Assessing students who have English as an additional language
Assessment of any student who has limited proficiency in spoken English is always difficult (Cline and Shamsi, 2000). However, CoPS is less problematic than conventional methods of assessment, due to its strongly visual format and minimal reliance on spoken instructions. The demonstration and practice items enable most students, even those with very little English, to understand the tasks, and where there is uncertainty a teacher or assistant who speaks the student’s first language can help with instructions. Administering the visual tests in CoPS (Crayons, Toybox, Rabbits and Letters), as well as Clown and Letter names, to students who have little or no English is quite straightforward, provided a teacher or classroom assistant can explain to the student in their own language what they have to do. The tasks will be essentially the same as for English- speaking students: only the instructions will be translated. Under most assessment circumstances, CoPS is perfectly adequate for testing students with limited English.
Many students from other language backgrounds who have only limited English can still do Rhymes and Wock perfectly satisfactorily. In fact, those with the least experience of English do not inevitably perform less well on Rhymes and Wock than those with more experience of English (they may be somewhat better because of their bilingual or multilingual experience). What is most important is that the students understand the tasks confronting them and listen carefully to the items. Races, however, creates a special problem for students with limited experience of English (especially young children), and that is knowing the names of the animals. Details of all the animals that appear in Races is given in About the subtests. If the teacher is unsure whether students know the names of all these animals, the most obvious solution is to familiarise all students with the animals, perhaps playing recognition games (e.g. bingo) using the pictures of the animals. Translation of the animal names into the student’s first language is not necessarily a solution, because the names of some animals might not exist (or be familiar) in their first language. Even if straight translation of the names of the animals were to be possible, this would inevitably introduce an uncontrolled factor into the subtest, because in different languages the numbers of syllables in the animal names is likely to differ. (In Races syllable length has been controlled and the subtest has been standardised in this format.)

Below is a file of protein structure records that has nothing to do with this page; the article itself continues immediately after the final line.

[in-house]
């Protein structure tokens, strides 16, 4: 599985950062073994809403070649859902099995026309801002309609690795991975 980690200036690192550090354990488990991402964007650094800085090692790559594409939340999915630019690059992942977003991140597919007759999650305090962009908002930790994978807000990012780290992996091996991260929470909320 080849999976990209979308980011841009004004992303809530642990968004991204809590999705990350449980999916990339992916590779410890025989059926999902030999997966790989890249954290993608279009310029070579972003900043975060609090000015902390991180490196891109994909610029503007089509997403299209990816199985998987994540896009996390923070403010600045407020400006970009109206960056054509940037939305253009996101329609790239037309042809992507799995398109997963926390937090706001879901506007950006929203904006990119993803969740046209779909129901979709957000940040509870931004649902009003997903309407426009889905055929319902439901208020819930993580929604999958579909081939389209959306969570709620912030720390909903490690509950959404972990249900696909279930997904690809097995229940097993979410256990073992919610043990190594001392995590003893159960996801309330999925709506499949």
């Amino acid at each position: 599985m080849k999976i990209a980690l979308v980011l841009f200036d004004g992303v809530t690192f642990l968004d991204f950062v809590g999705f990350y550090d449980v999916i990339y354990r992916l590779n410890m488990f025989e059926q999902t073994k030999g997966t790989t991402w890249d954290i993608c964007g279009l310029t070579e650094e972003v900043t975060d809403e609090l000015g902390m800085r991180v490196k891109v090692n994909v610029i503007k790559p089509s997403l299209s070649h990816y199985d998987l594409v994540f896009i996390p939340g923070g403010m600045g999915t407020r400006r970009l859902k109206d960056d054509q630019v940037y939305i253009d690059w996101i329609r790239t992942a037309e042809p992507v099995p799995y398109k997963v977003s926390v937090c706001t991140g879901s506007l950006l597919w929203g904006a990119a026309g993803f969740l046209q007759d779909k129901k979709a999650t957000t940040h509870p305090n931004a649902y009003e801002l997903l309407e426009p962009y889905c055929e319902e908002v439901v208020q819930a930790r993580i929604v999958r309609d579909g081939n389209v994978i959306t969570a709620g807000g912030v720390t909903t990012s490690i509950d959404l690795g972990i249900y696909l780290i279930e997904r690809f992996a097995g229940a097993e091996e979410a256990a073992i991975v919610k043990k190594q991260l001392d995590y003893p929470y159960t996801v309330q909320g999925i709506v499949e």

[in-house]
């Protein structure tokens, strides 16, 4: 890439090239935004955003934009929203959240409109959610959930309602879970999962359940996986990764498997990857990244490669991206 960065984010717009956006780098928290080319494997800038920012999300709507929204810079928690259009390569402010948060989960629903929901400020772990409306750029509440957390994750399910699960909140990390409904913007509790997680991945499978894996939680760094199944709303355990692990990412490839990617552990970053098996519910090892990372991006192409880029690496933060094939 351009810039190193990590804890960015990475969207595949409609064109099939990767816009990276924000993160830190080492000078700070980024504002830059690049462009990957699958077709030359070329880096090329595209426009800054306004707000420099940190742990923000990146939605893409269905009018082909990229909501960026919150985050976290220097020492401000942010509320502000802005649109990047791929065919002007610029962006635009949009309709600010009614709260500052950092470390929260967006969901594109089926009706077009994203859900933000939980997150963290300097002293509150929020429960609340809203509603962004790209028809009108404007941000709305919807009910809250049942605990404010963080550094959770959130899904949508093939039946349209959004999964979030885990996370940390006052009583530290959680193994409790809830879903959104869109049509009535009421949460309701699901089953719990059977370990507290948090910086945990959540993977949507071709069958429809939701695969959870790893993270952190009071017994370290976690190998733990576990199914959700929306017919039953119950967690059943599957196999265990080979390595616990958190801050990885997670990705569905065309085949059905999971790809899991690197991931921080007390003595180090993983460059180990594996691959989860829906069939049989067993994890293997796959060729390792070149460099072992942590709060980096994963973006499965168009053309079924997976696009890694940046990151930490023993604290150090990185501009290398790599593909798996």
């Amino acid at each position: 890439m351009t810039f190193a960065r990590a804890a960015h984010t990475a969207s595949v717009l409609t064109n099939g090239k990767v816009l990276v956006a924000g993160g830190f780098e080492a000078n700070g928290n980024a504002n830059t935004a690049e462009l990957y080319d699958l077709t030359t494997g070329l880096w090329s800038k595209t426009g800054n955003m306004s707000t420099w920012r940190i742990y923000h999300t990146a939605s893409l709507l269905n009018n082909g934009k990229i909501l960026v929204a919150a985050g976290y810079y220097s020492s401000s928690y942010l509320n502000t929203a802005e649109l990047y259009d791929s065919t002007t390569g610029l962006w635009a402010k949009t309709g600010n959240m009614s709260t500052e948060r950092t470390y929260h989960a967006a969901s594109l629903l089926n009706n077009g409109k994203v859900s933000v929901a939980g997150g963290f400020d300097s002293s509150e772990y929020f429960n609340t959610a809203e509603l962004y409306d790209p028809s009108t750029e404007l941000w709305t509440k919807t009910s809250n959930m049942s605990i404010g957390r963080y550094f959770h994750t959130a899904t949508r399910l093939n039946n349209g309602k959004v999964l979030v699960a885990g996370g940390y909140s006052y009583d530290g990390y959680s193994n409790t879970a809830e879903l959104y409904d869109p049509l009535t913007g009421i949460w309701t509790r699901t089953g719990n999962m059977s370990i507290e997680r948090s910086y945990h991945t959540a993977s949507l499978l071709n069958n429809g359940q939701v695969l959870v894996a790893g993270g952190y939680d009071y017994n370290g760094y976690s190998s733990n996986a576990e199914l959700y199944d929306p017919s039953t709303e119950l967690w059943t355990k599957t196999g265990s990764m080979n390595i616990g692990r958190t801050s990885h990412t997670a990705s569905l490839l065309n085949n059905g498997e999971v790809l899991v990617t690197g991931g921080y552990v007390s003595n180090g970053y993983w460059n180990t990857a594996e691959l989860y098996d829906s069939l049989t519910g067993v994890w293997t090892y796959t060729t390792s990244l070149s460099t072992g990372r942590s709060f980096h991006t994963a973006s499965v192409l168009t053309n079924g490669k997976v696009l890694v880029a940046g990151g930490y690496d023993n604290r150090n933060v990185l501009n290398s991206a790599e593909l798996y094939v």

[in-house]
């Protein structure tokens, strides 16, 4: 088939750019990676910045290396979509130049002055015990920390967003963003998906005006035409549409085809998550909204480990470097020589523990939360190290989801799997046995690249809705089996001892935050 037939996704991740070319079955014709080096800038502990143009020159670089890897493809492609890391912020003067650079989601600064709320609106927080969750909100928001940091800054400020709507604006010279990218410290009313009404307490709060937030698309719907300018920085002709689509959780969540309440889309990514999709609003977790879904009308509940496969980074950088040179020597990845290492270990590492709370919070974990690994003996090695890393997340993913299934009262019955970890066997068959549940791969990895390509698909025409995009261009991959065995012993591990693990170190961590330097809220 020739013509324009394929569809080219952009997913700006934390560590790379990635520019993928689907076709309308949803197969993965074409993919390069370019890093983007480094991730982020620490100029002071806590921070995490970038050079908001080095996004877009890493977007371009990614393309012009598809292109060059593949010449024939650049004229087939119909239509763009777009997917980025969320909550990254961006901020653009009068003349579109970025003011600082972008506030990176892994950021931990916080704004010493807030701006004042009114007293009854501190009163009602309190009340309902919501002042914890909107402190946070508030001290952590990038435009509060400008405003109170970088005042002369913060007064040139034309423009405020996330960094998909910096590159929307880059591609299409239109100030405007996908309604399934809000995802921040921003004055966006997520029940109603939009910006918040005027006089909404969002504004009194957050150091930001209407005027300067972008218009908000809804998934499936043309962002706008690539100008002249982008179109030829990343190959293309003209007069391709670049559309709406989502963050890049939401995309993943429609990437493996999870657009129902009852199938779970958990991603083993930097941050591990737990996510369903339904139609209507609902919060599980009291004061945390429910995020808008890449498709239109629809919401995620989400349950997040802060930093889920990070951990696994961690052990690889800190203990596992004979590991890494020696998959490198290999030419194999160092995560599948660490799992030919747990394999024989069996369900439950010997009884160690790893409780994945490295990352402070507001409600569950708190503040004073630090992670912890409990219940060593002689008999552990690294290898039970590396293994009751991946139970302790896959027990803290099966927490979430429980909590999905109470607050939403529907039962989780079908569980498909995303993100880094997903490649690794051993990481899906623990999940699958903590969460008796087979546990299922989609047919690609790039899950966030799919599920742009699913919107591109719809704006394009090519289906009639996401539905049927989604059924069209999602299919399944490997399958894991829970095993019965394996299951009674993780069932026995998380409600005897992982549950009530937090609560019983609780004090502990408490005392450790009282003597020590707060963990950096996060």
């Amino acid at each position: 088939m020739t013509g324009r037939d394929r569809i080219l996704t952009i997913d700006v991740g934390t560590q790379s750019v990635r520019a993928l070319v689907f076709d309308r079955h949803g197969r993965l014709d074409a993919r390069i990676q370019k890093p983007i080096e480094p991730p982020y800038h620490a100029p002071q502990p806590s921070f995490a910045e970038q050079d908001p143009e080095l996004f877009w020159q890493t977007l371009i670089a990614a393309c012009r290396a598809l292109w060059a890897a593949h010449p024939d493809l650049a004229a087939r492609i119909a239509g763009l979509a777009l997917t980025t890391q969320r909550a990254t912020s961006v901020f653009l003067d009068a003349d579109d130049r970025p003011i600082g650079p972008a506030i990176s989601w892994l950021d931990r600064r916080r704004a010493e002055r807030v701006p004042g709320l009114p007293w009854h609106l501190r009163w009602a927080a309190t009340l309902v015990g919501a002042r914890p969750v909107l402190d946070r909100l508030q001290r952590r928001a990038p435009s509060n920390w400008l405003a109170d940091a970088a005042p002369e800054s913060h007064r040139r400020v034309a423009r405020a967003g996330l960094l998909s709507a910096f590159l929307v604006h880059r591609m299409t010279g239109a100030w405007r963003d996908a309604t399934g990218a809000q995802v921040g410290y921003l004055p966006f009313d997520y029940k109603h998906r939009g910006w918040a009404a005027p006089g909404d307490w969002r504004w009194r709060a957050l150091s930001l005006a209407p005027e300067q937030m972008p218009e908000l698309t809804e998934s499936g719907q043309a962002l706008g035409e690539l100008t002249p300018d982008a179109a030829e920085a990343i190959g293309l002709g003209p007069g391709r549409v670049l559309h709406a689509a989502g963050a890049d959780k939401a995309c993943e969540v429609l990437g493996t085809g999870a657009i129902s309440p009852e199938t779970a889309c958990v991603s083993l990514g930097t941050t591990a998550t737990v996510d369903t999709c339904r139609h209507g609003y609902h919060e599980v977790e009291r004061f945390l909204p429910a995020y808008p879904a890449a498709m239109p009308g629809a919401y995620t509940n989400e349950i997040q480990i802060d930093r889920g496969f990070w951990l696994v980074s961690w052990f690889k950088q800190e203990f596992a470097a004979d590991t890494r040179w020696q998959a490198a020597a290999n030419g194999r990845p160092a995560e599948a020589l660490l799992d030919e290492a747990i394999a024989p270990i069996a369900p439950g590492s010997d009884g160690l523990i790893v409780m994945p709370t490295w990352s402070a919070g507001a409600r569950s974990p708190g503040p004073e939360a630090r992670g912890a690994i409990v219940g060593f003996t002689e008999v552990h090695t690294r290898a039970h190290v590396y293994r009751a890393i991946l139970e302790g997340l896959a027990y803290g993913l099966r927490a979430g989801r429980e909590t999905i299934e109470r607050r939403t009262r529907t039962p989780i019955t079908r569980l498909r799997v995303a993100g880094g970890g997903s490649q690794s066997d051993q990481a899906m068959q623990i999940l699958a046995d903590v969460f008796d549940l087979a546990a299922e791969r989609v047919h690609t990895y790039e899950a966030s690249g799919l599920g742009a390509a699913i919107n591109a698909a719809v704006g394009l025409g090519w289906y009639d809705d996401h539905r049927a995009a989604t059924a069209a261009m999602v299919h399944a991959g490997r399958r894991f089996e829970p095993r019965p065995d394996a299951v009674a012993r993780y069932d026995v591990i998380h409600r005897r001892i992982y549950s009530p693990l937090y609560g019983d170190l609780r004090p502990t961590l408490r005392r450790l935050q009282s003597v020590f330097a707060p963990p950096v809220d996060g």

Case studies of four bilingual (EAL) students, together with their CoPS results are discussed in Interpreting profiles of students who have English as an additional language. These show that it is possible to obtain extremely valuable information from CoPS assessment of such children.
For further information on assessment of learning difficulties in literacy (including dyslexia) in EAL pupils and other multilingual children, see Cline (2000), Cline and Frederickson (1999), Cline and Shamsi (2000), Durkin (2000), Mortimore et al. (2012), Peer and Reid (2016) and Tsagari and Spanoudis (2013).